“Paul Michael Weyrich (October 7, 1942 – December 18, 2008)[1][2][3][4] was an American religious conservative political activist and commentator, most notable as a figurehead of the New Right. He co-founded the conservative think tanks, the Heritage Foundation,[5] the Free Congress Foundation, and the American Legislative Exchange Council (ALEC). He coined the term “moral majority”, the name of the political action group Moral Majority that he co-founded in 1979 with Jerry Falwell.”

    All of the above also happen to be funded by the Koch brothers. Please have a look at the far right’s proposed model legislation:

    ALEC Exposed (Center for Media and Democracy):



    Maybe I’ll out-crazy myself and send a copy to the rest of the Democratic co-sponsors of the USA Freedom Act. Meanwhile, wouldn’t it be nice if somebody who is not a nobody constituent paid attention to this stuff?:

    “Silicon Valley-Funded ‘United in Purpose’ Prepare to Rock the [Tea Party] Conservative Christian Vote”

    “The Googlization of the Far Right: Why is Google Funding Grover Norquist, Heritage Action and ALEC?”

    “Why Libertarians Play the Clowns in the Circus Show Called the Republican Party – Having the Christian Right and neo-Confederates as your ideological partners should be cause for worry”

    “The Christian Right is seizing control of state legislatures and governors’ mansions while we laugh at Ted Cruz”

    • Trulyunbelievable2020

      And Udall presumably spent the rest of the day reading all of your links.

      • kfreed

        I doubt it. His staff will be tasked with that chore. And just to be sure, I have an appointment down at the local office next week.

        Meanhile, instead of griping about the number of links, you could be reading them in order to get a handle on who/what it is you’re supporting.

        • Trulyunbelievable2020

          Hahaha. Yes, I’m sure his staffers spent the rest of the afternoon just poring over this information.

          • kfreed

            Again, I doubt it. Perhaps the snail mail version will get their attention:) If not, there will be no ignoring it when I show up in person with the laptop in hand.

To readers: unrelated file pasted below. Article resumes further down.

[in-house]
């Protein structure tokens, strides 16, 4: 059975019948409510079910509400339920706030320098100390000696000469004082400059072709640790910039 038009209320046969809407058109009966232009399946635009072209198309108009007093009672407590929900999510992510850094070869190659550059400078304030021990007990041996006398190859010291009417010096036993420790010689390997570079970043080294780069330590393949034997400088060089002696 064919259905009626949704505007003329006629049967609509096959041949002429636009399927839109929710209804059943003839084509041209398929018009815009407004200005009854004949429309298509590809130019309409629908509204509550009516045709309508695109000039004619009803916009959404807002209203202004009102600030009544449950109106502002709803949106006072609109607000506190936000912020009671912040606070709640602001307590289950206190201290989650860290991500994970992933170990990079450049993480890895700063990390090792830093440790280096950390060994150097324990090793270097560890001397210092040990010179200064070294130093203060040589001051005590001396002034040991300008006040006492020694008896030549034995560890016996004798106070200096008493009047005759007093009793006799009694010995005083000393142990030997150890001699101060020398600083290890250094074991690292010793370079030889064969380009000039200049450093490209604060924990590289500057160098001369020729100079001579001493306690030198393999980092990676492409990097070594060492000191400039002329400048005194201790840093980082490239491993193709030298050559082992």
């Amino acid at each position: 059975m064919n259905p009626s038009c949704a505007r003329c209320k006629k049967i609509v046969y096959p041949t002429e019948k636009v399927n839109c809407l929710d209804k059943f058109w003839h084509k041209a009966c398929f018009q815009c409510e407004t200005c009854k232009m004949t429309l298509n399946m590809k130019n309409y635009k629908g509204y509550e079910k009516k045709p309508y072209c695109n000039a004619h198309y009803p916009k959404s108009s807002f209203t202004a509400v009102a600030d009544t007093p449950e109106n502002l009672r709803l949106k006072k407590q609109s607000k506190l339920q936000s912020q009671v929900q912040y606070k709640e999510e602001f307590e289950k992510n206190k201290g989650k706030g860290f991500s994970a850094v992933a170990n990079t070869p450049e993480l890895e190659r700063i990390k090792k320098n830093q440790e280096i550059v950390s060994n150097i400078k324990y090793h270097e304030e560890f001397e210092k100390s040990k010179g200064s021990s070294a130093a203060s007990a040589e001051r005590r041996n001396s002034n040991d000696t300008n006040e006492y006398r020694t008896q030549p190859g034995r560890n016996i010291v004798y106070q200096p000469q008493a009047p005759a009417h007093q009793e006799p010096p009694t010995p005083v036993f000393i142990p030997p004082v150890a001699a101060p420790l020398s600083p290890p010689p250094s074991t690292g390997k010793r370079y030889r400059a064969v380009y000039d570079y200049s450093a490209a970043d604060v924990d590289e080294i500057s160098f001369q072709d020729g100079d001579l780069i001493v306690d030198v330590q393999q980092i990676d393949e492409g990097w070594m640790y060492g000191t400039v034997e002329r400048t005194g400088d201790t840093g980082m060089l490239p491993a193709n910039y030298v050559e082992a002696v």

If all that is too much for you to digest, maybe you’d like to peruse the following over at Enclyclopedia Britannica:

            “The Teavangelicals: Year In Review 2013”

            Unfortunate though it is for you whackjobs, the jig is up. You can thank Ted Cruz for that:

          • Trulyunbelievable2020

            I don’t really know what the Ted Cruz link has to do with the NSA, unless you think that everyone who is concerned about bulk collection and other NSA practices loves Ted Cruz.

            But I guess a massive file of links about right-wingers and libertarians is a lot like a hammer… everything looks like a nail.

          • kfreed

            Well, if you were to actually read my original comment you’d know what the Ted Cruz link has to do with the NSA:

            Libertarian/Christian Reconstruction alliance under the Tea Party banner:

            Here you go, the Washinton Times should appeal to you:)
            “How the Religious Right and the Libertarians buried the hatchet”

          • Trulyunbelievable2020

            Do you really think that writing endless posts, each filled with endless lists of links that merely purport to show that some person once worked/said something nice about some other person who is a libertarian and/or that some right wingers and some libertarians have forged strategic alliances is an effective way to make your point?

            Do you think that anyone in Congress or their staff is going to be at all surprised by these chains of associations that aim to suggest that anyone who criticizes the President on his civil liberties record is nothing more than a rabid, closeted right-wing free market libertarian?

            Do you know what you remind me of? Stupid right-wingers who try to paint Planned Parenthood as some sort of Nazi organization by pointing out that Margaret Sanger supported eugenics… just like Hitler! It’s so intellectually vapid and unconvincing.

          • kfreed

            And which libertarians are behind the NSA hysteria? The same ones responsible for backing Ted Cruz: